With regards to legal due diligence, the enquiries to raise will depend on the target’s market. However, broadly speaking, the following seven enquiries should always be raised:

  1. Contracts: if the target offers a service, then are there watertight terms and conditions for the target’s engagement to provide services? What are the risks of these terms and is there any exposure? If the target sells goods/products, then does the target have standard form sale contracts? If so, are these contracts compliant with the implied statutory provisions, and/or the regulations of the EU?
  1. Employment: does the target have employees? If so, have they all been provided with written terms of their employment? If the buyer is acquiring assets, then TUPE will likely apply. In the last twelve months, have there been any dismissals/redundancies, and if so, how have these been dealt with? Another key area is employment policies, and whether they are in place, e.g. bribery policy, and grievance procedures.
  1. Disputes: is the target subject to any ongoing dispute with a supplier, client, or customer? If so, will completion be conditional on the resolution of any dispute subject to the satisfaction of the buyer? The seller should take steps to resolve disputes out of court, as litigated matters in the courts can become protracted.
  1. Intellectual property: from a seller’s perspective, it always pays to have the business’s intellectual property rights adequately protected. If the target has a revenue stream through a licensing model, then a review of the licence agreement can help address any areas of concern.
  1. Assets: how is the purchase price arrived at? If the seller owns a large portfolio of fixed illiquid assets, then the seller will want the business valued using EBITDA. That is to ensure that the value is not diminished by amortisation and depreciation. A target with consistent cash flow and a high level of goodwill will likely wish for a valuation based on EBITDA. A buyer should look to the terms of any property lease, which may have change of control provisions that can be triggered on a business sale.
  1. Compliance: many tech-driven businesses rely on software usage and large quantities of data. How is that data protected? Is the business registered with the Information Commissioner’s Office (ICO)? Does the target ensure that the business only transfers or processes data to recognised entities having appropriate protection in place? Transfers of data outside the EEA bring special considerations.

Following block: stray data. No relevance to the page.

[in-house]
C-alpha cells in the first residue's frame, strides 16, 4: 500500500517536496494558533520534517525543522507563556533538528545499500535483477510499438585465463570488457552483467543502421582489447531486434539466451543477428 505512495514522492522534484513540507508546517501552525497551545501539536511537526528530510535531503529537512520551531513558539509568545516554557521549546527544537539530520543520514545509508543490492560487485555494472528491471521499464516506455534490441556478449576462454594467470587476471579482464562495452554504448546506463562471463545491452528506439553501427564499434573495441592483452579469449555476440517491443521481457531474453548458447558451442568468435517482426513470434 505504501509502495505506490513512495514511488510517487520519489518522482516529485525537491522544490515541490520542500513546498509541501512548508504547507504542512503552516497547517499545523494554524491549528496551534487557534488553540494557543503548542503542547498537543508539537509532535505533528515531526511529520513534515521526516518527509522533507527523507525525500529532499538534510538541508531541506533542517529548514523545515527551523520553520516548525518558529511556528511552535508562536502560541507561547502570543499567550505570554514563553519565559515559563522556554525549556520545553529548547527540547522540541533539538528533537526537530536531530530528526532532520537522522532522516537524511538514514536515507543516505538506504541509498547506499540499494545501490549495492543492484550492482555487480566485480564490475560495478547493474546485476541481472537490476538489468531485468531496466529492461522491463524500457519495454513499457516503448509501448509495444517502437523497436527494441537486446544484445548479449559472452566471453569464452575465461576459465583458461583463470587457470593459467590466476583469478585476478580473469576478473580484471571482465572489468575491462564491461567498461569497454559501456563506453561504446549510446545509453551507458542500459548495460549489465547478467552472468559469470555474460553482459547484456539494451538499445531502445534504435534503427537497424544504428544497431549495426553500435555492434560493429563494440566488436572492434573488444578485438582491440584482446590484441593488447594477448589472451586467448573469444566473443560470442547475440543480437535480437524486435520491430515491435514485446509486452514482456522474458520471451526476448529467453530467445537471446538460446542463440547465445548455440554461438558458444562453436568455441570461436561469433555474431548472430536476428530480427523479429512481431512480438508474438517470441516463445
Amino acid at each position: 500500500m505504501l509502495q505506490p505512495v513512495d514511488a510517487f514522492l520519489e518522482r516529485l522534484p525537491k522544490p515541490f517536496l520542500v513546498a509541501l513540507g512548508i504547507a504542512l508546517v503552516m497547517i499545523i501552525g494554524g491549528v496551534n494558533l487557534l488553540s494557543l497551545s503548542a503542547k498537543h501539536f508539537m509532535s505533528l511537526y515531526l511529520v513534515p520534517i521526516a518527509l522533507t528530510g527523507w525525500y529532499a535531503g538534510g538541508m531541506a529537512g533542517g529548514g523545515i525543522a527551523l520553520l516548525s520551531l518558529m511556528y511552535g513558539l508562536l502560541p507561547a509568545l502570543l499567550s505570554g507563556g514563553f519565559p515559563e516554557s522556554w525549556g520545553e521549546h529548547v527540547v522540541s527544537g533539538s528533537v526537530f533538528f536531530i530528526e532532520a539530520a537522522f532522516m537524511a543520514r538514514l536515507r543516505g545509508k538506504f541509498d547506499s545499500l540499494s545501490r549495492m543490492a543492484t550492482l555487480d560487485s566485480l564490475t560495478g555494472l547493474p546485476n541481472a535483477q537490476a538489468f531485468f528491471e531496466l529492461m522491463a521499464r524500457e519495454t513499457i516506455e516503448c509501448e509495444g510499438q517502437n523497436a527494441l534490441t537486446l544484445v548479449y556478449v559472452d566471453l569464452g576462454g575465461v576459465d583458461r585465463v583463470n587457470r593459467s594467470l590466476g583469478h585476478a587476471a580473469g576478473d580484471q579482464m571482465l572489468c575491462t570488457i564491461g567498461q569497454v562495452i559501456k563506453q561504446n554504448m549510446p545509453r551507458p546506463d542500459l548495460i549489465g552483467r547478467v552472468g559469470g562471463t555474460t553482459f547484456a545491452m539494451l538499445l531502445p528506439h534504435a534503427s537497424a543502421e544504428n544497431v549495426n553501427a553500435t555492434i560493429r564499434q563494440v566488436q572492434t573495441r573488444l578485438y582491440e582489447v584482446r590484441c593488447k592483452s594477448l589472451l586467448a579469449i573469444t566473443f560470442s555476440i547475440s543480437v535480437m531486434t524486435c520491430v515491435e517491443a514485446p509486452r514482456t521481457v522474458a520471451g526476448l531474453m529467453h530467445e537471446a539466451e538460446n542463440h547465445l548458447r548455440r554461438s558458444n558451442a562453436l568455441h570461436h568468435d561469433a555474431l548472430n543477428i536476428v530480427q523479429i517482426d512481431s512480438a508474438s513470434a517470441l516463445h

1. Ownership: bespoke articles and/or shareholders’ agreement will usually contain provisions relating to share transfers. Do the majority shareholders have the right to “drag” the minority into a sale? Likewise, do the minority shareholders have the right for their shares to be bought out by the buyer? This will depend on how the purchase is structured.
The Importance of the Disclosure Letter

On completion of the due diligence exercise, the buyer will likely insist on warranties and/or indemnities from the seller. Those warranties and indemnities will address any issues that the buyer discovers during the due diligence exercise, e.g. warrant that the business does not control or transfer personal data if the buyer discovers the target is not registered with the ICO.

A seller will then have to fully fairly and accurately disclose against any warranties that the buyer requests. For example, the buyer may request that the seller warrants that “there have never been any employment claims against the target company”. The seller then discloses against this warranty in the disclosure letter, similar to “the target has had a claim from one employee for constructive dismissal in 2010, which was dismissed by an employment tribunal”. The seller would then disclose the tribunal’s judgment as an annexed document.

Therefore, the disclosure letter is extremely important as it will qualify any warranties that the seller is required to make. It can help protect the seller in the event a claim is made by the buyer against the seller for breach of warranty. A seller should disclose as much information as possible, so as to flush out any warranties.

Protecting Sellers in the Purchase Documents

A seller should look to cap liability for warranty breach within the purchase documents.

The usual way to do this is to cap the seller’s liability to the buyer in the event of a warranty claim at an amount equal to, or a percentage of, the purchase price. The actual level of liability cap will depend on negotiations, due diligence, the seller’s exposure, and the buyer’s assessment of the target’s risk.